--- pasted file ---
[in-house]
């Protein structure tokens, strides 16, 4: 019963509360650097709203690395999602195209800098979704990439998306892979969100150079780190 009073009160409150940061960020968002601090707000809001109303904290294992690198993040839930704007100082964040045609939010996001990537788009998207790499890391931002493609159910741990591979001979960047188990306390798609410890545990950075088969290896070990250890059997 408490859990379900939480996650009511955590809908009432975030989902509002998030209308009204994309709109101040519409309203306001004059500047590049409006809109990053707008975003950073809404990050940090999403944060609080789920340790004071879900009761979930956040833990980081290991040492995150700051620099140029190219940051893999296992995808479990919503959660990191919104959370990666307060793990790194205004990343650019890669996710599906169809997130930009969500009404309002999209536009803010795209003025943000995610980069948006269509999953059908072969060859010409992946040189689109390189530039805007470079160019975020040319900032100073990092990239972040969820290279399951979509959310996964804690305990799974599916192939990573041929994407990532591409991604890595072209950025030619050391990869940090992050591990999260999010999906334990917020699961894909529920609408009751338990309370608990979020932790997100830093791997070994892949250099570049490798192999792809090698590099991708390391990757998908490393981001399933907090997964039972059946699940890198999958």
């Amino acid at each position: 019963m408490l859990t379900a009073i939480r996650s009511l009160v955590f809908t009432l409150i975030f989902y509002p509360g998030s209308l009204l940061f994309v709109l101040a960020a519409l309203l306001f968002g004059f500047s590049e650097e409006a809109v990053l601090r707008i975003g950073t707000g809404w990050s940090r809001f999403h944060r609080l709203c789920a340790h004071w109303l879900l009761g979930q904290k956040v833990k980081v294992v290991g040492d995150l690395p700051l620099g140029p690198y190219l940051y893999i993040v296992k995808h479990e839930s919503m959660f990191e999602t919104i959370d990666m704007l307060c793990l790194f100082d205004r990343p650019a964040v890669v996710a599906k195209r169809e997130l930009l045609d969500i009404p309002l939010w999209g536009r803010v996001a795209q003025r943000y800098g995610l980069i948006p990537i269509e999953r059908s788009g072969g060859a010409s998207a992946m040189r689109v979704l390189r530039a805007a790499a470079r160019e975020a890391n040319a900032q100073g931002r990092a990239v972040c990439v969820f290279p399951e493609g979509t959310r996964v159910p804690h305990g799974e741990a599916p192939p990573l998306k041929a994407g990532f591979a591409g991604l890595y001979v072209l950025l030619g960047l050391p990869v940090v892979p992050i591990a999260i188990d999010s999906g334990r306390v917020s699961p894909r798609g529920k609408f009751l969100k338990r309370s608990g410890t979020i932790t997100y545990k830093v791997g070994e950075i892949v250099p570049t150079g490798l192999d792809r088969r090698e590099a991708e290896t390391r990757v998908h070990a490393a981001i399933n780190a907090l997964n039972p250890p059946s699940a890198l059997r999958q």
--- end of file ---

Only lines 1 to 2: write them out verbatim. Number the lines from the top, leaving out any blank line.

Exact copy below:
[in-house]
């Protein structure tokens, strides 16, 4: 019963509360650097709203690395999602195209800098979704990439998306892979969100150079780190 009073009160409150940061960020968002601090707000809001109303904290294992690198993040839930704007100082964040045609939010996001990537788009998207790499890391931002493609159910741990591979001979960047188990306390798609410890545990950075088969290896070990250890059997 408490859990379900939480996650009511955590809908009432975030989902509002998030209308009204994309709109101040519409309203306001004059500047590049409006809109990053707008975003950073809404990050940090999403944060609080789920340790004071879900009761979930956040833990980081290991040492995150700051620099140029190219940051893999296992995808479990919503959660990191919104959370990666307060793990790194205004990343650019890669996710599906169809997130930009969500009404309002999209536009803010795209003025943000995610980069948006269509999953059908072969060859010409992946040189689109390189530039805007470079160019975020040319900032100073990092990239972040969820290279399951979509959310996964804690305990799974599916192939990573041929994407990532591409991604890595072209950025030619050391990869940090992050591990999260999010999906334990917020699961894909529920609408009751338990309370608990979020932790997100830093791997070994892949250099570049490798192999792809090698590099991708390391990757998908490393981001399933907090997964039972059946699940890198999958």